November 20, 2008

Planning the end of year celebration for children's classes

I am realizing that planning for an event is something that needs to be described to others because people wonder afterwards, "How did you put this together?!", and it seems simple to me but difficult to them. I realize, also, that these moments are historic and may be looked upon as setting the stage for entry by troops. So many developments occur from week to week that if I don't write down some of it from time to time, we will forget many precious details that come only with the embryonic growth of something before it is born.

This idea came to me over a month ago when reading the Kenyan Baha'i book for children's class -- it suggests having an end of year celebration. It felt necessary to demonstrate to the parents and neighborhood at least a taste of what the children and junior youth have been taught and what they are learning in the classes, even though for months we were barely able to call ourselves a class. I went to the mothers who are involved in Delft and asked them what they thought -- they thought it was a great idea! From there I started writing down ideas for a simple program. At this time, the CGC informed me that Delft will be a focus of the upcoming IPG; it was at this point that i wrote up a detailed report of what is currently happening there and a few things I would need for the celebration -- like a representative of the Assembly to welcome everyone in Xhosa and Afrikaans in addition to English.

The program consists of opening prayers and songs, acting out a story, reciting the holy words, singing and dancing, receiving a certificate and gift, closing songs and serving refreshments. Games will naturally occur afterwards (soccer, dodge ball, relay races and net ball). This process requires review of the lessons, having our last month of classes be to review and practice the songs and holy words, and practicing acting out the story. I also need to create an order to the songs so that they are grouped in a way that flows when sung. It was important to choose a song that just the 3-5 year olds will sing, and something special that the jr. youth will present, in addition to the 6-10 year olds because they make up the bulk of the students and program.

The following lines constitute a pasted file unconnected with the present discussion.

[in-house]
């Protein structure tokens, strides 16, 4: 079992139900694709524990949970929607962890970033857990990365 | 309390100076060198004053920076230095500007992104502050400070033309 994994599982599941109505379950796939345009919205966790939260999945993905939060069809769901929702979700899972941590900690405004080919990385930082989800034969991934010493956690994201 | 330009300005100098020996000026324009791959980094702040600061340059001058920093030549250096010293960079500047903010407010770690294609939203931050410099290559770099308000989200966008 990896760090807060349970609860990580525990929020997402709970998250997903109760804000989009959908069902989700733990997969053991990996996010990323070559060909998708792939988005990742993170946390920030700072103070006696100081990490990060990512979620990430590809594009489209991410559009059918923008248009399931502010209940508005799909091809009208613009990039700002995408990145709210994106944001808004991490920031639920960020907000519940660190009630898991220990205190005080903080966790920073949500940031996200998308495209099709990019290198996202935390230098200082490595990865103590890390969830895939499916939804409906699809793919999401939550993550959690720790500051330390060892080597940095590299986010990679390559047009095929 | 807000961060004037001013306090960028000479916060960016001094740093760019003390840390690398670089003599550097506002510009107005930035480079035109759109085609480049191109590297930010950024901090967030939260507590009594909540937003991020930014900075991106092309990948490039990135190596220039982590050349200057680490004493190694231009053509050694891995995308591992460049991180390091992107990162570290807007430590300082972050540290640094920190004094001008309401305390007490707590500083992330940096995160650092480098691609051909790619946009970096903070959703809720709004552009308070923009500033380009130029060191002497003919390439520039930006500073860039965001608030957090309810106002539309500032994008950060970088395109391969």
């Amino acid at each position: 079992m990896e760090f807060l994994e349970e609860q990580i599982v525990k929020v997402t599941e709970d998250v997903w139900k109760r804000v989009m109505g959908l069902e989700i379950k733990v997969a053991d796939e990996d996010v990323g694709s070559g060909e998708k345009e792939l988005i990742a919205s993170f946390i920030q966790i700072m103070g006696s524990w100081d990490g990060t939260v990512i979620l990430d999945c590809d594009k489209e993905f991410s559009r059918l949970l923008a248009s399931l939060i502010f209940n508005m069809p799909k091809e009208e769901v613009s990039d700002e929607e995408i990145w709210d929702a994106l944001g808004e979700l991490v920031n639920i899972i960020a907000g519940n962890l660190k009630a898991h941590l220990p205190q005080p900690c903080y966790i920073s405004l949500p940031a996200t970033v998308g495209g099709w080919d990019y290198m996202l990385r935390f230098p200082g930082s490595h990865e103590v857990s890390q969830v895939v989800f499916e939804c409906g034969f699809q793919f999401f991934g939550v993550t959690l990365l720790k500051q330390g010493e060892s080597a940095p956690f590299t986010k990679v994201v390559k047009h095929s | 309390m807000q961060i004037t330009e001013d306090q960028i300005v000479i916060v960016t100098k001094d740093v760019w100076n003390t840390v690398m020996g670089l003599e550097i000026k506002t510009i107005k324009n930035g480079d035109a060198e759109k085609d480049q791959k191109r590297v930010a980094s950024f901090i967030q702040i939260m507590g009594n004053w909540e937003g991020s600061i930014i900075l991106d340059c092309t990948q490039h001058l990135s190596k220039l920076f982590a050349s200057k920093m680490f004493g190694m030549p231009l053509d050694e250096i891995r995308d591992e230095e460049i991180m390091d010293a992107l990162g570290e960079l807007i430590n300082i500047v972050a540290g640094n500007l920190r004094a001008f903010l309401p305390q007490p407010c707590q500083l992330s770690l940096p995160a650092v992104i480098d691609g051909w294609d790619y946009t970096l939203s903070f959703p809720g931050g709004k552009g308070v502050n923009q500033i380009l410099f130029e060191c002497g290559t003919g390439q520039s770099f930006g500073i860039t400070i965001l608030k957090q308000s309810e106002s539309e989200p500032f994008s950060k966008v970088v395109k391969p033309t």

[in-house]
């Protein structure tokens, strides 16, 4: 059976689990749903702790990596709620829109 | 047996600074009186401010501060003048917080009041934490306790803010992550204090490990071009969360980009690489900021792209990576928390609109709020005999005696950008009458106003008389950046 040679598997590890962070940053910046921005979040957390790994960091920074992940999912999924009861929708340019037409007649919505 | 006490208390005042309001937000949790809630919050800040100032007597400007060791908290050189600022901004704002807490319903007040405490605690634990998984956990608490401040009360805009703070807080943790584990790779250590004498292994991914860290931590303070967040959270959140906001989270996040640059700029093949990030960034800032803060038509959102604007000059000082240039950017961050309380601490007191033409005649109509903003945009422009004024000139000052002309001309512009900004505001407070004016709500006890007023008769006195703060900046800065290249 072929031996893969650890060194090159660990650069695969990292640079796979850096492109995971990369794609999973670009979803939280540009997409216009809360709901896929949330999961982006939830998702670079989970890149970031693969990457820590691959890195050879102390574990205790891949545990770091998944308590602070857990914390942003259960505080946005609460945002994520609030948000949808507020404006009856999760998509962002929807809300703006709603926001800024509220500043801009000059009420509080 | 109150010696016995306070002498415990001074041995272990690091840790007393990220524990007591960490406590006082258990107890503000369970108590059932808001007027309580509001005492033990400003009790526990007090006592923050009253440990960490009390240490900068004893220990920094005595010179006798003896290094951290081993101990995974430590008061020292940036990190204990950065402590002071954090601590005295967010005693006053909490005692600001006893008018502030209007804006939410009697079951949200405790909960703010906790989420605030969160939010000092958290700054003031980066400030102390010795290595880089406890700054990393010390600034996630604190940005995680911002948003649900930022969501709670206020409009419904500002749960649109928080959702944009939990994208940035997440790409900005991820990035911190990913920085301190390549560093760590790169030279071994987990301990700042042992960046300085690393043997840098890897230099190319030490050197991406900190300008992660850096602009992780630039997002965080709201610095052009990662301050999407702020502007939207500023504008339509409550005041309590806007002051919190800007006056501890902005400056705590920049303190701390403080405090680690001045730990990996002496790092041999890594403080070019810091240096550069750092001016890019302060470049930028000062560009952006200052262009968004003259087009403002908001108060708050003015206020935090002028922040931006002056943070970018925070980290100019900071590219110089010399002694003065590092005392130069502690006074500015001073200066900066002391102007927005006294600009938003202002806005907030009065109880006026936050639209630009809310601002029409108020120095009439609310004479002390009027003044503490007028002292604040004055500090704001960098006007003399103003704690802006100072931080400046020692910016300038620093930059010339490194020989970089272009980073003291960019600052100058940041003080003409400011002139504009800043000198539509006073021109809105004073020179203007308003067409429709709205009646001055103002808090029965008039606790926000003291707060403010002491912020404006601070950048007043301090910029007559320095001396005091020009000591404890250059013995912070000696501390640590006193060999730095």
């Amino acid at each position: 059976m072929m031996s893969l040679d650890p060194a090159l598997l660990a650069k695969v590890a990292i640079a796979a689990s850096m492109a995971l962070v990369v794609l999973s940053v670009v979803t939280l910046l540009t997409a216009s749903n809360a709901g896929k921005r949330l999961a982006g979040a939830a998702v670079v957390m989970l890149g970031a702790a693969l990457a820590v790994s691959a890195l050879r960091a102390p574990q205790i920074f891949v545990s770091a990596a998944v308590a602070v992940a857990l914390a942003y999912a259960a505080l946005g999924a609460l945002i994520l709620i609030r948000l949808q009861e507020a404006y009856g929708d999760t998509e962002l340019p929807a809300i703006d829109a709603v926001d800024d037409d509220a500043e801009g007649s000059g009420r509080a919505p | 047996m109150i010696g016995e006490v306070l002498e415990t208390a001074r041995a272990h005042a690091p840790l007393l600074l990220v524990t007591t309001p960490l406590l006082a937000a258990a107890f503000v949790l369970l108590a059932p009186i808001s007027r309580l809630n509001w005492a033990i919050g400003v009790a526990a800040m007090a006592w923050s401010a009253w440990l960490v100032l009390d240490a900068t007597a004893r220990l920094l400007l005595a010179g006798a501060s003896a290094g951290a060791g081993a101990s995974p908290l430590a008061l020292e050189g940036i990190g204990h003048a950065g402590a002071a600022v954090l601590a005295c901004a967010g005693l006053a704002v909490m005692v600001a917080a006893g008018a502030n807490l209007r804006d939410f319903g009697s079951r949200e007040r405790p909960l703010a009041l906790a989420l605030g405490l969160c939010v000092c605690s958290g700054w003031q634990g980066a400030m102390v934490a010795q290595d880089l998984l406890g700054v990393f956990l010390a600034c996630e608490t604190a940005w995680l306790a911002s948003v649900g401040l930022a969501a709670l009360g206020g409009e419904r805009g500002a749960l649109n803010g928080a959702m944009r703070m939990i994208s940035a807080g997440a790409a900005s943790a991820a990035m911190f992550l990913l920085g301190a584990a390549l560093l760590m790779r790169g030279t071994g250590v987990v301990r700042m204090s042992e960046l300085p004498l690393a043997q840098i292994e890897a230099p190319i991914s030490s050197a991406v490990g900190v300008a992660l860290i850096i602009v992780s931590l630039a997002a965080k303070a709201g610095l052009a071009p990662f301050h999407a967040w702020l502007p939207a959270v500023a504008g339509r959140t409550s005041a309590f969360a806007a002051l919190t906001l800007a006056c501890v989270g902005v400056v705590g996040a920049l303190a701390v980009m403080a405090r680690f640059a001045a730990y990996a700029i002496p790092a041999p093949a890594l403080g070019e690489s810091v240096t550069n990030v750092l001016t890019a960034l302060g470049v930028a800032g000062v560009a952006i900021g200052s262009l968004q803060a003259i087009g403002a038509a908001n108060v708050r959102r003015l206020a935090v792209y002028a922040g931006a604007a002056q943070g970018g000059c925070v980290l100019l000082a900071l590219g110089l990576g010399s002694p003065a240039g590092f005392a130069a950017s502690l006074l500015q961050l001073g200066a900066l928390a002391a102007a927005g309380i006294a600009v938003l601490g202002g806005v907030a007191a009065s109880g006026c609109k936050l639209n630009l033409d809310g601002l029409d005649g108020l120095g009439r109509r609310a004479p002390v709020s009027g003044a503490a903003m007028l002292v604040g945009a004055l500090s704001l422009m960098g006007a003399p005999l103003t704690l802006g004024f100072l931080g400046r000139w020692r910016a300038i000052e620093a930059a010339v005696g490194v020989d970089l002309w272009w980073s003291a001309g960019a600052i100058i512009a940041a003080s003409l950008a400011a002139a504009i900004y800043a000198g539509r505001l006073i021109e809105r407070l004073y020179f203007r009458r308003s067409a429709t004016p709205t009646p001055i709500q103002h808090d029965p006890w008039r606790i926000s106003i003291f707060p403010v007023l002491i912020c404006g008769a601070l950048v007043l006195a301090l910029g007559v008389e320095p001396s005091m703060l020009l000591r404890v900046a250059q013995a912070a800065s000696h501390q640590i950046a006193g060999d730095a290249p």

In terms of the paperwork involved, last week I started creating a certificate that will be copied onto parchment paper and handed to the student with their name written on it. The certificate has two quotes from the Baha'i Writings about children being the future of a community and full of spiritual potential within them. I decided to make the invitations by hand -- this felt more personal and unique for each family who will receive one. They mention the children growing into PEACE blossoms, PEACE being the acronym for Practicing Excellence of character And Conduct that is Exemplary.

Constant consultation with the one mama, Nangamso, who helps on a weekly basis has been essential to the development of this process. I had made a list of ideas for food, but after consulting with her, it became clear that some of them were impractical. It was Nangamso who came up with the idea for the Xhosa children to perform their traditional dances and songs in addition to what they are learning in class. After she showed me their songs and dancing, I felt full of excitement because it is a sign that the community of interest is taking ownership of the celebration rather than me just imposing an idea on them! I showed up yesterday as a surprise to go through the roll of names and associate them with faces so the certificates are well-prepared to offer, and Nangamso had a big group of children in the container practicing their songs and dances!

The idea of a gift was suggested in the Kenyan Baha'i book for children's classes. It is supposed to be a simple gift, even a piece of fruit. After accumulating enough photos of the children over the past 2 months, it entered my heart that they would each LOVE to have a photo of themselves. If it is determined to fit within the Assembly's budget, I will put all the photos on a flashdrive and take it to a shop where they can be printed out. The photo will then be given to each child along with the certificate.

No comments:

Post a Comment